- Functional amyloid acting as prions
Amyloids are formed of long unbranched fibers that are characterized by an extended beta-sheet secondary structure in which individual beta strands (β-strands) (coloured arrows in the adjacent figure) are arranged in an orientation perpendicular to the long axis of the fiber. Such a structure is known as cross-β structure. Each individual fiber may be 7–13 nanometres in width and a few micrometres in length. The main hallmarks recognised by different disciplines to classify protein aggregates as amyloid is the presence of a fibrillar morphology with the expected diameter, detected using transmission electron microscopy (TEM) or atomic force microscopy (AFM), the presence of a cross-β secondary structure, determined with circular dichroism, FTIR, solid-state nuclear magnetic resonance (ssNMR), X-ray crystallography, or X-ray fiber diffraction (often considered the "gold-standard" test to see whether a structure contains cross-β fibres), and an ability to stain with specific dyes, such as Congo red, thioflavin T or thioflavin S.
The term "cross-β" was based on the observation of two sets of diffraction lines, one longitudinal and one transverse, that form a characteristic "cross" pattern. There are two characteristic scattering diffraction signals produced at 4.7 and 10 Ångstroms (0.47 nm and 1.0 nm), corresponding to the interstrand and stacking distances in beta sheets. The "stacks" of beta sheet are short and traverse the breadth of the amyloid fibril; the length of the amyloid fibril is built by aligned β-strands. The cross-β pattern is considered a diagnostic hallmark of amyloid structure.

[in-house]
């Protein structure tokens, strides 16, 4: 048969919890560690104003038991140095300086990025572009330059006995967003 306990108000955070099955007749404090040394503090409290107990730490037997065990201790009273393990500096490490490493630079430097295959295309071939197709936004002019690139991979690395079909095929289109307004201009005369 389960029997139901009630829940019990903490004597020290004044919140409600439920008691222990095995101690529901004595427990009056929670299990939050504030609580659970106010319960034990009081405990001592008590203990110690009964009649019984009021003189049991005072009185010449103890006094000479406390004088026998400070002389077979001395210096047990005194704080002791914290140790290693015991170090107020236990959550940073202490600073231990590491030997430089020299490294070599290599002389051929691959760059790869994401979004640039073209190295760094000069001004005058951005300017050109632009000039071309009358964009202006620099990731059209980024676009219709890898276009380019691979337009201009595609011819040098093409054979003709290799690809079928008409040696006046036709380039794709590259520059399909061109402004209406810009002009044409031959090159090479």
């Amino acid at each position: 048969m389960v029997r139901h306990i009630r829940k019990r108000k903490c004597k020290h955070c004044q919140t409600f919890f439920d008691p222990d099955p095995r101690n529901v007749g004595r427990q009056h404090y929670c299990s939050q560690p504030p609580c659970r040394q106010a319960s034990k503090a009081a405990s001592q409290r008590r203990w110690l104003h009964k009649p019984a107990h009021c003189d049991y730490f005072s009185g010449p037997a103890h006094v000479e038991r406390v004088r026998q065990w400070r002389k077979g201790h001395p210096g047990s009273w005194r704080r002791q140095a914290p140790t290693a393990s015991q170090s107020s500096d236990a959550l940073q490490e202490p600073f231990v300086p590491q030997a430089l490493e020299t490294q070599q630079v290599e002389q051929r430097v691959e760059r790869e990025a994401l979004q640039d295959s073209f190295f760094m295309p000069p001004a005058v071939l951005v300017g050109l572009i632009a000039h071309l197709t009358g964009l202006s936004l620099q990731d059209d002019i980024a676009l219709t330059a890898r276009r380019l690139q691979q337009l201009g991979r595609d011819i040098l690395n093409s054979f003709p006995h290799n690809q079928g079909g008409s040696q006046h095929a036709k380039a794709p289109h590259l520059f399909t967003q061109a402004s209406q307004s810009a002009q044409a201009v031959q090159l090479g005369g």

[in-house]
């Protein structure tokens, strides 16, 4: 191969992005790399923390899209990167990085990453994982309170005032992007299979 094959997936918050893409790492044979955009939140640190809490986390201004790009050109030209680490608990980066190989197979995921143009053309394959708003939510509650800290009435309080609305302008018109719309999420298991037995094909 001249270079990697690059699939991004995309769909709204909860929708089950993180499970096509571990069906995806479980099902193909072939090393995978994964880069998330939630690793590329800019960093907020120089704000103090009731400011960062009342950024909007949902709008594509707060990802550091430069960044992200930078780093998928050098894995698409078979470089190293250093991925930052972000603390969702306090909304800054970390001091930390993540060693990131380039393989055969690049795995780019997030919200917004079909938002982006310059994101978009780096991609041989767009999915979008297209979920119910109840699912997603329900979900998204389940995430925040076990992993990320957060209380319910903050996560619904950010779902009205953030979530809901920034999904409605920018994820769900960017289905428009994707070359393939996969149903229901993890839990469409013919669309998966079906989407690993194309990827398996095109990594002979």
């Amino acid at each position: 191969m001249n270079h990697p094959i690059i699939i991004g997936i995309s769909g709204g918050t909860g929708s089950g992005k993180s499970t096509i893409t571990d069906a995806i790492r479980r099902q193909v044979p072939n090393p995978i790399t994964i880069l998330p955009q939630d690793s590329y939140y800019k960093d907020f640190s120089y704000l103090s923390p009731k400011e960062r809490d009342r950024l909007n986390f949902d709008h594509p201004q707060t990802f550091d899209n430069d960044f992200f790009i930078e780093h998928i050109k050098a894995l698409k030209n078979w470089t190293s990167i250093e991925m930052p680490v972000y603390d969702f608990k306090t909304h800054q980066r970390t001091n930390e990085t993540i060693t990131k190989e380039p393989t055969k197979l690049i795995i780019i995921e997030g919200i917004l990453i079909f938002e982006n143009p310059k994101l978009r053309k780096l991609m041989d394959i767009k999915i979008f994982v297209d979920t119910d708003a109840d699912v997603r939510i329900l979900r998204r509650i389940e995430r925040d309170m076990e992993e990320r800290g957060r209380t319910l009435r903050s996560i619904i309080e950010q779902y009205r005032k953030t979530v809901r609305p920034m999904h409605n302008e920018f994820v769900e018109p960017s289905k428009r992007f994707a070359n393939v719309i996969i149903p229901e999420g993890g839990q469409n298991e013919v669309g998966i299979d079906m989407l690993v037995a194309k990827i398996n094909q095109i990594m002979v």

Amyloid fibrils are generally composed of 1–8 protofilaments (one protofilament also corresponding to a fibril is shown in the figure), each 2–7 nm in diameter, that interact laterally as flat ribbons that maintain the height of 2–7 nm (that of a single protofilament) and are up to 30 nm wide; more often protofilaments twist around each other to form the typically 7–13 nm wide fibrils. Each protofilament possesses the typical cross-β structure and may be formed by 1–6 β-sheets (six are shown in the figure) stacked on each other. Each individual protein molecule can contribute one to several β-strands in each protofilament and the strands can be arranged in antiparallel β-sheets, but more often in parallel β-sheets. Only a fraction of the polypeptide chain is in a β-strand conformation in the fibrils, the remainder forms structured or unstructured loops or tails.